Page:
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The Arkansas Supreme Court on Thursday overturned the conviction of a woman who was sentenced to 20 years in prison after giving birth to a baby with methamphetamine in his system.

Melissa McCann-Arms, 39, was convicted by a jury in Polk County after she and her son tested positive for meth when she gave birth at a Mena hospital in November 2012. She was convicted of a felony crime called introduction of controlled substance into body of another person.

In January, the Arkansas Court of Appeals upheld the conviction, ruling that even if the statute doesn't apply to unborn children, McCann-Arms still transferred the drug to her child in the moments between his birth and when hospital staff cut the umbilical cord.

But Arkansas' highest court reversed the conviction and dismissed the case, ruling there is no evidence McCann-Arms directly introduced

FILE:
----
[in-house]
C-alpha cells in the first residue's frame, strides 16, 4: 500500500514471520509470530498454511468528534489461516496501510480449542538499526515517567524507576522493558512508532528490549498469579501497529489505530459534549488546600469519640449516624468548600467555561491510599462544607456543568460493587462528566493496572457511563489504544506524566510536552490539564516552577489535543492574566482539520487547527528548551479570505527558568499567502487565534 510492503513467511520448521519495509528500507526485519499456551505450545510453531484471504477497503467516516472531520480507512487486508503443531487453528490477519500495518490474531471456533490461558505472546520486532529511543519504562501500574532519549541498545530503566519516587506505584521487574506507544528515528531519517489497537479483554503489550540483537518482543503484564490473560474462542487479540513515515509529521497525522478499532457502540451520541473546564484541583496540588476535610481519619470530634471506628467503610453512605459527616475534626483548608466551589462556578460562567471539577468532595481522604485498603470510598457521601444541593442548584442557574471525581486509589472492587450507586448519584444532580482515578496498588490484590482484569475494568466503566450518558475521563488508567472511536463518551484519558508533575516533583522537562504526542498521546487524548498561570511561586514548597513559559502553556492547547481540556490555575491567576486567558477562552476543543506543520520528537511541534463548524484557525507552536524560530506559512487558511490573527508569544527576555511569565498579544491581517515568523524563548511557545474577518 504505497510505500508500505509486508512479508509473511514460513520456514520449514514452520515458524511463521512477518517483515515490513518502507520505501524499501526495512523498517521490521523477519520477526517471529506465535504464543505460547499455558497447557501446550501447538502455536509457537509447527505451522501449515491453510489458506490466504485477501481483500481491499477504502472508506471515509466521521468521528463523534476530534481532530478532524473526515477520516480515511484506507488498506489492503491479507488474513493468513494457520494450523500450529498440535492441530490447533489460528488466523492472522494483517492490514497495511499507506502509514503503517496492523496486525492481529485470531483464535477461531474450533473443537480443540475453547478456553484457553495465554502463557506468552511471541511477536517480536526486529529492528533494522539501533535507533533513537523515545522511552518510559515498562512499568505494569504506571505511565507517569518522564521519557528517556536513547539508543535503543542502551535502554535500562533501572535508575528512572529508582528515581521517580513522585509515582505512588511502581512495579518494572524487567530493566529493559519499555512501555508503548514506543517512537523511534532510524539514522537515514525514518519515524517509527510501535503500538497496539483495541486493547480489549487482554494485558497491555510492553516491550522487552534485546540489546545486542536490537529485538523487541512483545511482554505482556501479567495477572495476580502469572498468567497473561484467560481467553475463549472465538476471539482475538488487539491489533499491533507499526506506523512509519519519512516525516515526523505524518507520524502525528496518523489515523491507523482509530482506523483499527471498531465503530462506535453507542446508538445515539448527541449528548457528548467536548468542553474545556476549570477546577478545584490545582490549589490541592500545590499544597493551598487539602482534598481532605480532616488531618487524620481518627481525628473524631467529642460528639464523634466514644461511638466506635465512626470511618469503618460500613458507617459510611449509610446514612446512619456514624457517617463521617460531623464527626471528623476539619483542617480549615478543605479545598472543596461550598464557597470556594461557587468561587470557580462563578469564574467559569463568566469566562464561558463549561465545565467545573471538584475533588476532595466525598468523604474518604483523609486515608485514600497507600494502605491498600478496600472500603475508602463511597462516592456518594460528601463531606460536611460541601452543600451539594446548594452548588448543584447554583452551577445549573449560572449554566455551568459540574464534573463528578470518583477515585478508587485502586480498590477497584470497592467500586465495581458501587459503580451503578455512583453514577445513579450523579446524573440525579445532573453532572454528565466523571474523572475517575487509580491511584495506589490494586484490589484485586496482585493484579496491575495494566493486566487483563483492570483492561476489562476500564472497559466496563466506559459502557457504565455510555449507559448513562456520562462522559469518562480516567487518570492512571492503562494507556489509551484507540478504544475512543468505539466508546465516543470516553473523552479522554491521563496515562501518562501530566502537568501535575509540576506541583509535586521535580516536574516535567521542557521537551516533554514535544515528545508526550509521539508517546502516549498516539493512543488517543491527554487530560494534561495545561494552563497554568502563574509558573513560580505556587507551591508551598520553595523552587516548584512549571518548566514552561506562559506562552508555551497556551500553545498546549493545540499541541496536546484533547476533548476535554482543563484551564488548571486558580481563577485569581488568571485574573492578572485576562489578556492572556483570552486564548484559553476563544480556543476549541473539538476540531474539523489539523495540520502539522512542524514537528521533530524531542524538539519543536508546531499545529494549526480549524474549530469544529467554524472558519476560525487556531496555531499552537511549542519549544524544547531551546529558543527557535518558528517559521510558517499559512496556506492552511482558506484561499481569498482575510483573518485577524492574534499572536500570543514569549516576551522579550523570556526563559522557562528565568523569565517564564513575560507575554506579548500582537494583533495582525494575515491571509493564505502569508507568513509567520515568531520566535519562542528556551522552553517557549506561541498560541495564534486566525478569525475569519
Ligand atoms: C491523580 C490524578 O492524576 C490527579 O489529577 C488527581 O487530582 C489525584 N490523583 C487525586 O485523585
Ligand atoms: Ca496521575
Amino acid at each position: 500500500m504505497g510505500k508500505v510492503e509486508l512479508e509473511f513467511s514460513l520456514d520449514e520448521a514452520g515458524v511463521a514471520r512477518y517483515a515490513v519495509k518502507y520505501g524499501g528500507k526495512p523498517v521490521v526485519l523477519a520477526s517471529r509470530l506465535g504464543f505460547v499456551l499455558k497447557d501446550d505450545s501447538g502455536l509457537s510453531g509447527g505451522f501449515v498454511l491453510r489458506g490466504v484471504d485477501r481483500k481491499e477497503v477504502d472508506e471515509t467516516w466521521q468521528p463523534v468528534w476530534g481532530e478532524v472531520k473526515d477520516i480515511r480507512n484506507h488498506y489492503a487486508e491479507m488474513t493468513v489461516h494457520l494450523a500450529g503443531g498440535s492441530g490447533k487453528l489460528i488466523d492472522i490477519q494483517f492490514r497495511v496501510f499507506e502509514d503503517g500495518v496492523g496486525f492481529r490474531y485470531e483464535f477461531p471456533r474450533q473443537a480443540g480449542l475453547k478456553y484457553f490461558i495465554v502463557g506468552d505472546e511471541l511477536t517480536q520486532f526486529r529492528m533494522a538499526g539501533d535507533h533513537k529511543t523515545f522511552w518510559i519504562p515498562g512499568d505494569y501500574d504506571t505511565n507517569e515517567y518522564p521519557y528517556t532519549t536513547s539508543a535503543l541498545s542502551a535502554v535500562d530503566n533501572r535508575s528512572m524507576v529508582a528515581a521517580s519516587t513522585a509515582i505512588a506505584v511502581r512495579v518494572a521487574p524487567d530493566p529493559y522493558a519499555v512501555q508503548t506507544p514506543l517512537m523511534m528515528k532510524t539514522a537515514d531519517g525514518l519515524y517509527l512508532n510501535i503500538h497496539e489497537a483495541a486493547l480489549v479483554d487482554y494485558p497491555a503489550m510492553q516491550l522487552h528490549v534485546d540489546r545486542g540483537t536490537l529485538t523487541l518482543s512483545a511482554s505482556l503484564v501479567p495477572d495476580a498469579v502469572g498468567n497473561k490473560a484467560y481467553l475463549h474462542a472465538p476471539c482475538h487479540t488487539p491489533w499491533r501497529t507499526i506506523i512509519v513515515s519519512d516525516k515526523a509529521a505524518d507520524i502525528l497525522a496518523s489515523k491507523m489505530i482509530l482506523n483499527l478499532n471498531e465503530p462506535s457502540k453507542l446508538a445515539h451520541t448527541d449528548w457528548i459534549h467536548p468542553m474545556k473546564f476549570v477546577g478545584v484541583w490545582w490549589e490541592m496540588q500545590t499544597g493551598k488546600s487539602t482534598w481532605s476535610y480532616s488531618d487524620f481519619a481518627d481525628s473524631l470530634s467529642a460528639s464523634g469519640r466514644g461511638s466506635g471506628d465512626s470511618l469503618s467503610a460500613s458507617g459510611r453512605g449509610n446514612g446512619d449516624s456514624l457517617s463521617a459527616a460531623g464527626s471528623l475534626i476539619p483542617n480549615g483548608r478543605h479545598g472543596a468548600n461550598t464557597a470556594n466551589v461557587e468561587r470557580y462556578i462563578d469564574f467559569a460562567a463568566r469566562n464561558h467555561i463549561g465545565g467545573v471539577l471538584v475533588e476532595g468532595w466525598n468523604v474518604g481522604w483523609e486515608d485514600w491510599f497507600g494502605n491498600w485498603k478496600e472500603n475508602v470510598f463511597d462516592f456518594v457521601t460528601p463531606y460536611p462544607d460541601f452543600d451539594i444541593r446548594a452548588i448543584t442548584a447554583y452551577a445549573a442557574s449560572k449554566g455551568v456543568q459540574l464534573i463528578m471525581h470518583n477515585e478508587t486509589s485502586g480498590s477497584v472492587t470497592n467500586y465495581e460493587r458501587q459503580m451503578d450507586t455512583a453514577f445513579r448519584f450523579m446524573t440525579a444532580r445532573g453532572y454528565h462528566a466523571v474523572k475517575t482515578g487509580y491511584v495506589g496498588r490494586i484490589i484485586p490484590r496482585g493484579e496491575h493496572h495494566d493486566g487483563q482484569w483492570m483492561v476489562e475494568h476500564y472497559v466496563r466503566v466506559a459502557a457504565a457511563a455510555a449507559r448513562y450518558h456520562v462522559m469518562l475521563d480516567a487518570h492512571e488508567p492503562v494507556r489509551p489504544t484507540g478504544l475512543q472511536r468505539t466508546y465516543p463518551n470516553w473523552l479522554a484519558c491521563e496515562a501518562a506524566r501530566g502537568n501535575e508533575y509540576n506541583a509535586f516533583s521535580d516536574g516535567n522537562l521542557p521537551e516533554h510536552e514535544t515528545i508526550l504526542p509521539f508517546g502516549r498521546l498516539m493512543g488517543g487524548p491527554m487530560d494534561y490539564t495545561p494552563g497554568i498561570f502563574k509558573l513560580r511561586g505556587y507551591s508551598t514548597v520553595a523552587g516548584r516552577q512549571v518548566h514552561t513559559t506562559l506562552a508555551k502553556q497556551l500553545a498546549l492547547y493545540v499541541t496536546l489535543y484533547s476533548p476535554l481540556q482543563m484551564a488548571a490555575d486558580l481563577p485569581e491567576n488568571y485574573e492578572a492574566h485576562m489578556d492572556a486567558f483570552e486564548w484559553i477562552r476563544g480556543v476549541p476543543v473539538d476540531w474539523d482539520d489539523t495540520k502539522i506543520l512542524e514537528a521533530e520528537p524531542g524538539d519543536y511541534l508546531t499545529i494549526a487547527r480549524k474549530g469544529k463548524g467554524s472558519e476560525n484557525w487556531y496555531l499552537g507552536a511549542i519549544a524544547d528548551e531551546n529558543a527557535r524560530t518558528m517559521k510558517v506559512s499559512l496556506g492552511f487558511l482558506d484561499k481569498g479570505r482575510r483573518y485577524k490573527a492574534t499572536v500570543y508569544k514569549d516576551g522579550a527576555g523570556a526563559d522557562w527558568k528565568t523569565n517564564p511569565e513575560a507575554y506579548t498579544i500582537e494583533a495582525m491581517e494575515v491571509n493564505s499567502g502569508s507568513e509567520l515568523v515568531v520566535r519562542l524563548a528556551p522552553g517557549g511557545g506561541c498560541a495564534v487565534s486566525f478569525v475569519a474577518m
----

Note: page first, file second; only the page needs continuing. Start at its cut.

methamphetamine into her baby's system by causing the child to ingest or inhale it. Likewise, there is no evidence of an ongoing transfer of methamphetamine in McCann-Arms' system after the child was born, the court ruled.

"The jury would thus have been forced to speculate that Arms was 'otherwise introducing' the drug into the child at that point," the ruling states. "When a jury reaches its conclusion by resorting to speculation or conjecture, the verdict is not supported by substantial evidence."

The court also ruled state law does not criminalize the passive bodily processes that result in a mother's use of a drug entering her unborn child's system.

"Our construction of criminal statutes is strict, and we resolve any doubts in favor of the defendant," the decision states. "The courts cannot, through construction of a statute, create a criminal offense that is not in express terms created by the Legislature."

Farah Diaz-Tello, a staff attorney with the New York-based National Advocates for Pregnant Women, had urged the court to reverse

McCann-Arms' conviction and said the decision sends a message to state prosecutors about expanding the law beyond what was intended by state lawmakers.


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